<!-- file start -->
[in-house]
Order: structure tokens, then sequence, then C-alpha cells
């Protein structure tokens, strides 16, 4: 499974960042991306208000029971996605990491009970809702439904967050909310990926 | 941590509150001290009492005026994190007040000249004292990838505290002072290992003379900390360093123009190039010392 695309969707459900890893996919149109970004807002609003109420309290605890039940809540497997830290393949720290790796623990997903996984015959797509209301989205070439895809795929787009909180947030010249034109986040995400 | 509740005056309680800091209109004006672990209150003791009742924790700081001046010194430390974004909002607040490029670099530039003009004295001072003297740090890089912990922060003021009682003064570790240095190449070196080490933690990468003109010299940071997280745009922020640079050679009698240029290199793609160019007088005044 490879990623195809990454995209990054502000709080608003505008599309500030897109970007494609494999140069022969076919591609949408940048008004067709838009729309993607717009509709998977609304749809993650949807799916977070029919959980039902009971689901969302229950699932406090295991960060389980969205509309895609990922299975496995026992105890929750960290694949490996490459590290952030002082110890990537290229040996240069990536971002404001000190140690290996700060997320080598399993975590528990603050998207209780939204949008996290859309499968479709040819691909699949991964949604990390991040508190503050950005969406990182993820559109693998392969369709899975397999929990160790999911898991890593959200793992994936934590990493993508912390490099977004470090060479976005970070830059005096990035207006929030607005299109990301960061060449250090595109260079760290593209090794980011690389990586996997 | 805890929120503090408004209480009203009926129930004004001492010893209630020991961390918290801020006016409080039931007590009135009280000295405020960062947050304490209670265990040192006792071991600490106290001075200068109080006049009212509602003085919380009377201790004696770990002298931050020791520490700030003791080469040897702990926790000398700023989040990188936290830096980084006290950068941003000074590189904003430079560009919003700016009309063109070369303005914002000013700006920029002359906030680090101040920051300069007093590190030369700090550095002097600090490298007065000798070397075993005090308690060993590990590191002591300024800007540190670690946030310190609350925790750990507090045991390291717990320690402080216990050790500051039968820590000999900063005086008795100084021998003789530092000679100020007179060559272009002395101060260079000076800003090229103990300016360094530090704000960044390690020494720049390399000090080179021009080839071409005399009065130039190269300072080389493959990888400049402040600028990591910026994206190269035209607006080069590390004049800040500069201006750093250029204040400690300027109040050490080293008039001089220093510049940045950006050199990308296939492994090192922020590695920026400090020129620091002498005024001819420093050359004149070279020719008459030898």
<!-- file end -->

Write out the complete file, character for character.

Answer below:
[in-house]
Order: structure tokens, then sequence, then C-alpha cells
């Protein structure tokens, strides 16, 4: 499974960042991306208000029971996605990491009970809702439904967050909310990926 | 941590509150001290009492005026994190007040000249004292990838505290002072290992003379900390360093123009190039010392 695309969707459900890893996919149109970004807002609003109420309290605890039940809540497997830290393949720290790796623990997903996984015959797509209301989205070439895809795929787009909180947030010249034109986040995400 | 509740005056309680800091209109004006672990209150003791009742924790700081001046010194430390974004909002607040490029670099530039003009004295001072003297740090890089912990922060003021009682003064570790240095190449070196080490933690990468003109010299940071997280745009922020640079050679009698240029290199793609160019007088005044 490879990623195809990454995209990054502000709080608003505008599309500030897109970007494609494999140069022969076919591609949408940048008004067709838009729309993607717009509709998977609304749809993650949807799916977070029919959980039902009971689901969302229950699932406090295991960060389980969205509309895609990922299975496995026992105890929750960290694949490996490459590290952030002082110890990537290229040996240069990536971002404001000190140690290996700060997320080598399993975590528990603050998207209780939204949008996290859309499968479709040819691909699949991964949604990390991040508190503050950005969406990182993820559109693998392969369709899975397999929990160790999911898991890593959200793992994936934590990493993508912390490099977004470090060479976005970070830059005096990035207006929030607005299109990301960061060449250090595109260079760290593209090794980011690389990586996997 | 805890929120503090408004209480009203009926129930004004001492010893209630020991961390918290801020006016409080039931007590009135009280000295405020960062947050304490209670265990040192006792071991600490106290001075200068109080006049009212509602003085919380009377201790004696770990002298931050020791520490700030003791080469040897702990926790000398700023989040990188936290830096980084006290950068941003000074590189904003430079560009919003700016009309063109070369303005914002000013700006920029002359906030680090101040920051300069007093590190030369700090550095002097600090490298007065000798070397075993005090308690060993590990590191002591300024800007540190670690946030310190609350925790750990507090045991390291717990320690402080216990050790500051039968820590000999900063005086008795100084021998003789530092000679100020007179060559272009002395101060260079000076800003090229103990300016360094530090704000960044390690020494720049390399000090080179021009080839071409005399009065130039190269300072080389493959990888400049402040600028990591910026994206190269035209607006080069590390004049800040500069201006750093250029204040400690300027109040050490080293008039001089220093510049940045950006050199990308296939492994090192922020590695920026400090020129620091002498005024001819420093050359004149070279020719008459030898």